The much anticipated construction of the Lamu Port will begin nextmonth.
This follows the completion of compensation of people affected by the project.
President Uhuru Kenyatta yesterday announced the ambitious project seeking to link five countries in the region will finally kick off.
Ground breaking for the first 3 berths of Lamu Port is scheduled to be undertaken immediately compensation is completed by the National Land Commission (NLC) and the Ministry of Lands, Housing and Urban Development.
He said the new port, which is part of the Lamu Port Southern Sudan-Ethiopia Transport (LAPSSET) Corridor project, will provide an opportunity for the exploitation of the country’s maritime resources.
The President said Kenya has begun to realise the vision of the African Union with its huge investments in port, road and rail infrastructure development whose aim is the seamless flow of cargo.
“Given that the maritime industry is the carrier of 92 per cent of our international trade by volume, and given the importance of international trade to our prosperity, the choice of investment was prudent too,” he said.
The state is currently finalizing construction of intermediate airport facilities in Lamu Manda Airport and Isiolo Airport.
The LAPSSET Corridor Program is envisaged to transform the Kenyan economy into a stable double digit growth rate and stronger middle income economy by the year 2030.
The LAPSSET Corridor Program is therefore described as “Building Africa’s Transformative and game change infrastructure to create a new economic dispensation in the continent”
President Kenyatta spoke yesterday at Kenyatta International Conference Centre (KICC) when he opened Kenya’s first National Maritime Conference that was convened to discuss and develop a national action plan on how Kenyans can benefit from the country’s maritime resources.
Special focus, according to President Kenyatta, must be put on training so that the country’s maritime skills match the infrastructure being developed to exploit maritime resources.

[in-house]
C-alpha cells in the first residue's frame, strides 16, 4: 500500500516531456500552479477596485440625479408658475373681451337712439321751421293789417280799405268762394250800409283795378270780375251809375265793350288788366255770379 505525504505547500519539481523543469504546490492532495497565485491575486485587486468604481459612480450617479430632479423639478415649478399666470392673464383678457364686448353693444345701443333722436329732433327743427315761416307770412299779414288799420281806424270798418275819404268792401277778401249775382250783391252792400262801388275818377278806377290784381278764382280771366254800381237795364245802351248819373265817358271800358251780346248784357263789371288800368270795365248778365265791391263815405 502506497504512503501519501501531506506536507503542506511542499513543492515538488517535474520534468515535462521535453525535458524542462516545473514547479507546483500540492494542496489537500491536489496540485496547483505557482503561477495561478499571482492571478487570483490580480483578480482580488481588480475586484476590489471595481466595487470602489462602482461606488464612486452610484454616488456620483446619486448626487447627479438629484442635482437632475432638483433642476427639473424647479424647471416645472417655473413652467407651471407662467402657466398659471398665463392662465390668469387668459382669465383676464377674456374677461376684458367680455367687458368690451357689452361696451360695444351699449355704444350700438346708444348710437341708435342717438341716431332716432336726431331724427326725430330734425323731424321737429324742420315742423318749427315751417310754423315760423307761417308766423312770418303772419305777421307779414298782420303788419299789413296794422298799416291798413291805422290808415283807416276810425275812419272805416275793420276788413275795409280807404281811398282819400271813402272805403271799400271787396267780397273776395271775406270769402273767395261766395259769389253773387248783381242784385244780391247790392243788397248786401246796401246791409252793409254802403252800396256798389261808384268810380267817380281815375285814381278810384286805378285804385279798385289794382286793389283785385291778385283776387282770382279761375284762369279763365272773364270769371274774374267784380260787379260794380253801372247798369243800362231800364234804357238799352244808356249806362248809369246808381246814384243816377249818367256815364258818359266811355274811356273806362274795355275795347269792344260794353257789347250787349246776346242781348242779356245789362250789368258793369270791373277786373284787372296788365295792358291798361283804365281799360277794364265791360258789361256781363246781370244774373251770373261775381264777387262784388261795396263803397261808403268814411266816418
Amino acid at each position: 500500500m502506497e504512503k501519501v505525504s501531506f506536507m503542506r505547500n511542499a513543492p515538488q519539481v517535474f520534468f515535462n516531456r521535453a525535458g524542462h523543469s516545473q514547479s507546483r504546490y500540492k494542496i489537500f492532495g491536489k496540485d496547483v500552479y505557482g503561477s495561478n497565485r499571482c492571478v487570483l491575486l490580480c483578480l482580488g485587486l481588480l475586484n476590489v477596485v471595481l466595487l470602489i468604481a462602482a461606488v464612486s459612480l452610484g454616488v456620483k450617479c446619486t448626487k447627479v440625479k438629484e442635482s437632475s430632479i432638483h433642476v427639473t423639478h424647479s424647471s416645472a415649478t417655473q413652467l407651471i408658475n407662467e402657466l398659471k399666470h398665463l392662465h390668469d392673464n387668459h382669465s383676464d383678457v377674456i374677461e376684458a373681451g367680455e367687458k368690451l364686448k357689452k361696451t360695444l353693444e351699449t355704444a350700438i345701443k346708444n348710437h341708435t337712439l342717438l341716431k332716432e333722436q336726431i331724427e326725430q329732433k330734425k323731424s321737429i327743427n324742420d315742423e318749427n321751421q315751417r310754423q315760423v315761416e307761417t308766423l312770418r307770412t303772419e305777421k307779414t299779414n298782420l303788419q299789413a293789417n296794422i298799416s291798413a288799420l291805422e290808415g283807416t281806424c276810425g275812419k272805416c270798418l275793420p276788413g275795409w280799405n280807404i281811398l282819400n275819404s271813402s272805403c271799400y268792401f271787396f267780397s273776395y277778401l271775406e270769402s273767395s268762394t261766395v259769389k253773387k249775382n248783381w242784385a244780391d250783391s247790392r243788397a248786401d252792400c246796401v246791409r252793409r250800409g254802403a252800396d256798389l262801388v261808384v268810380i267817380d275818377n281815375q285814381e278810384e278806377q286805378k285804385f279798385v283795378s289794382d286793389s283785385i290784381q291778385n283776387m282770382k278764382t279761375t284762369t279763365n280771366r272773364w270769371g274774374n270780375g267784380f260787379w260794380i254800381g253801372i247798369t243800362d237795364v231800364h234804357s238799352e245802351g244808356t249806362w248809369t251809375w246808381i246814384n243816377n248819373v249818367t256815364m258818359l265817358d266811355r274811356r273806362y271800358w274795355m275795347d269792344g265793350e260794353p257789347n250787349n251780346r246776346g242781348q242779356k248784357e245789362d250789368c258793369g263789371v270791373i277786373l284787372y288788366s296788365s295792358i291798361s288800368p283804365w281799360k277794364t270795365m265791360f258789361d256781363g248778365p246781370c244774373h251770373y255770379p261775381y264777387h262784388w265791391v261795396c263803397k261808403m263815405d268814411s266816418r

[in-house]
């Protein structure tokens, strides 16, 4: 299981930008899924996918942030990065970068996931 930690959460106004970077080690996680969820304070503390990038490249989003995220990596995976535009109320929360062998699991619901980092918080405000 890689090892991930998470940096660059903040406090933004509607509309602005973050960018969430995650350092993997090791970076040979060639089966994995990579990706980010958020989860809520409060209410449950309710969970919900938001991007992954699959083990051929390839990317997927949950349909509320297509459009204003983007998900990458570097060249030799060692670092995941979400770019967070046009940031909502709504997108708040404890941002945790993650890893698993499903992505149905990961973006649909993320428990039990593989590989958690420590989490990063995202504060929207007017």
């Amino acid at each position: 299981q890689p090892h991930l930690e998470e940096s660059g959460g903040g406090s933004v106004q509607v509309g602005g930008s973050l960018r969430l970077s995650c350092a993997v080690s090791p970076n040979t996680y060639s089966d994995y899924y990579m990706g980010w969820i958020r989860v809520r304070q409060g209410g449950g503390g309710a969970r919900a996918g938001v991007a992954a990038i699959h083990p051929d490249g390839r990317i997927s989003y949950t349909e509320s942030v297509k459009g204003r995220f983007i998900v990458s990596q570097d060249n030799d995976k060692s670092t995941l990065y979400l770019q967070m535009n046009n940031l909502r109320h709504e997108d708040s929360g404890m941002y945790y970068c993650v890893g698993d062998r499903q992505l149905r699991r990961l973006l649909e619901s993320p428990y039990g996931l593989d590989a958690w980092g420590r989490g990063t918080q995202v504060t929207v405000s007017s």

He directed the Cabinet Secretaries responsible for Transport, Labour, Education and the National Treasury to put in place the necessary measures to establish a centre of excellence at one of the public universities that will provide specialized training for the maritime industry.
President Kenyatta however disclosed that a public university will soon start to offer training in maritime studies; “The Vice-Chancellor of Jomo Kenyatta University of Agriculture and Technology is here and this is an indication of where we are headed.”
Transport and Infrastructure Cabinet Secretary Michael Kamau regretted that Kenyans have not been fully exploiting maritime resources.
“This fear has locked Kenyans out of many opportunities. The time has come for us to remove the sunglasses and face the water,” the Cabinet Secretary said.
International Maritime Organization (IMO) Secretary General Koji Semizu described maritime resources as the ‘blue economy’, saying a lot needs to be done to fully develop the sector.
He said Africa has huge potential in maritime development and IMO is ready to help African countries’ action plans.
Mr Semizu added that IMO will work with the UNDP and other UN organizations to ensure support for African countries. He asked Kenya to draft a maritime policy in order to exploit the benefits of the ‘blue economy.’
Other speakers included Transport Principal Secretary Nduva Muli and Kenya Maritime Authority Director-General Nancy Karigithu.
Mr Semizu is at the tail-end of his term in office. Kenya’s Juvenal Shiundu, a senior IMO official, is a candidate to replace him.
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